As Democrats try to confirm federal judges who will rule in their party’s favor, Sen. Dianne Feinstein’s (D-Calif.) increasingly extended absence from the Senate is holding up the confirmation process for a number of President Joe Biden’s judicial appointments this year, according to reports.
According to the San Francisco Chronicle, Feinstein, who was hospitalized in early March for shingles and has remained at home since March 7, has missed 60 out of the 82 votes that are to be taken in the Senate in 2023. In addition, as the Senate prepares to return to office on April 17, after being on recess since March 31, Dick Durbin (D-Ill.) chair of the Judiciary Committee told a reporter on Monday that Feinstein’s absence from the Senate—and specifically the Judiciary Committee—will impede Democrats’ ability to confirm judicial nominees.
“I can’t consider nominees in these circumstances, because a tie vote is a losing vote in committee,” Durbin told CNN. He continued, “We still have some nominees left on the calendar that we can work on. … But we have more in the wings that we would like to process through the committee.”
Feinstein’s team has been coy about when the 89-year-old will return to Washington, DC, based on vague statements made to the Chronicle when asked. A spokesperson for Feinstein said this week that the 89-year-old “continues to work from home in San Francisco as she recuperates.”
Feinstein announced this year that she won’t seek reelection in 2024 amid a crowded Democratic field. vieing for her seat. However, she plans to finish out her term which is send to end in January 2025. As Democrats continue to hold a razor-thin 51-49 majority, it is troubling to the party to consider all the votes and confirmation processes that might be stalled by Feinstein’s absence over the next two years.
Among the left’s hottest agenda items to vote on is the approval and accessibility of abortion pills. A Trump-appointed federal judge in Texas ruled last week that the FDA lacked authority to approve the abortion pill mifepristone, which reproductive rights advocates claim potentially jeopardizes access to a medication that millions have relied on to “safely end a pregnancy.”
Likewise, a federal judge in Washington wrote that the FDA is actually barred from “altering the status quo and rights as it relates to the availability of Mifepristone.” While federal judges have always been important to enforcing the rule of law and ensuring the application of the Constitution — Democrats fear that the fall of Roe v. Wade and a broader judicial system increasingly overrun with so-called right-wing extremists has upped the stakes even further, creating, what leftists claim, is urgency to confirm liberal, pro-abortion rights judges that they want in a timely manner.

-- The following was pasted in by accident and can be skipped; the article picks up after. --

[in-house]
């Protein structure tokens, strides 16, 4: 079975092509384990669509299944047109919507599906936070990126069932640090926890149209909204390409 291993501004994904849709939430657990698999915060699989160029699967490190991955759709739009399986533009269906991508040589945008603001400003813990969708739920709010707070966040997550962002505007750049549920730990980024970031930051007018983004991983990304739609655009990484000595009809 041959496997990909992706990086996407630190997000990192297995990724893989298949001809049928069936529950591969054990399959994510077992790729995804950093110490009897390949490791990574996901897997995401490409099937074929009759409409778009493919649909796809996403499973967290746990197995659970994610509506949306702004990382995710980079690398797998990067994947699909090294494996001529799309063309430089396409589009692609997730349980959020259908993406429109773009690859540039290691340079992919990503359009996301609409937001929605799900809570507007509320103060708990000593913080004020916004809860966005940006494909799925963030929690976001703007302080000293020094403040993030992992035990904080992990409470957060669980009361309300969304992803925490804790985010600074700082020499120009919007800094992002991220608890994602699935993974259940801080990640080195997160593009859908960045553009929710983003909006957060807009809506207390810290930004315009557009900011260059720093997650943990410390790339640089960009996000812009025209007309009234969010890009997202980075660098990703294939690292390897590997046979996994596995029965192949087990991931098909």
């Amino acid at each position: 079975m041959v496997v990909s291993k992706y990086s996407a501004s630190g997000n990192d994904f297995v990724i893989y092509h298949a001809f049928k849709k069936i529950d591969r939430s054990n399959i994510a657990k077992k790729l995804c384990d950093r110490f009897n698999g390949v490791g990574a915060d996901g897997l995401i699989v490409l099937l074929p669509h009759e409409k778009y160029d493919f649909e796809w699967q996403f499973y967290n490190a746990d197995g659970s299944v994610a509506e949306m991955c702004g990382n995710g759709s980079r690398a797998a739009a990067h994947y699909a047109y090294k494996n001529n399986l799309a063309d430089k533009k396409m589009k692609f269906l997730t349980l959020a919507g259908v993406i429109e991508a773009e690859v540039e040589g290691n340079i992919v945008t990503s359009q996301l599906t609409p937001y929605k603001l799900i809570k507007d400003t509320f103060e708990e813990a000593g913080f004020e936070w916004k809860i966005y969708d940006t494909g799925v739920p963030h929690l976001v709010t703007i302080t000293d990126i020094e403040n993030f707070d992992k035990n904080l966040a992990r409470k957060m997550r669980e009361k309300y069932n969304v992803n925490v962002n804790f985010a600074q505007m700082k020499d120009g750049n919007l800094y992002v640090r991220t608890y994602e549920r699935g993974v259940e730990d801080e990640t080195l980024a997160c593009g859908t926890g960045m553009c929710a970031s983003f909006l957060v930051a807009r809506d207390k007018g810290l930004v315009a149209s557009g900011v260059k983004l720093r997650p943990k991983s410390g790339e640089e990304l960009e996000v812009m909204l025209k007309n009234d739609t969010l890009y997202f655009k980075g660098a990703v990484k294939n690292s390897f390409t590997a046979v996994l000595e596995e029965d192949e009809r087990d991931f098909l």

In apparent frustration that “one of their (elected) own” is not working to fulfill their agenda, the liberal news outlet Jezebel was quick to call out the die hard, tried and true Democrat Senator who leftists could always back them up:
Questions about Feinstein’s fitness to serve have followed her for years now, particularly since an unsettling moment in 2020 when she embraced Sen. Lindsey Graham (R-S.C.) and seemed supportive of Amy Coney Barrett’s confirmation to the Supreme Court, prompting questions of whether she even knew what was going on. Shortly after, Feinstein was removed from her position as Chair of the Judiciary Committee—but a report from the time claimed Sen. Chuck Schumer (D-N.Y.) had to twice inform Feinstein of her removal because she forgot the first time. Last year, a separate San Francisco Chronicle report citing unnamed senators and Senate staffers claimed Feinstein’s memory was “rapidly deteriorating,” and that she’s “mentally unfit” to continue serving. And back in February, Feinstein and her team struggled to even coordinate on something as simple as the timing of her announcement that she isn’t seeking reelection.
Feinstein represents 40 million Americans and serves on four Senate committees. It seems we can both thank her for her service and decades of blazing a path for women in politics and recognize that her remaining in the Senate past her ability to do her job isn’t exactly a feminist victory—not when women and pregnant people stand to be harmed the most by the stalled confirmation of liberal judges.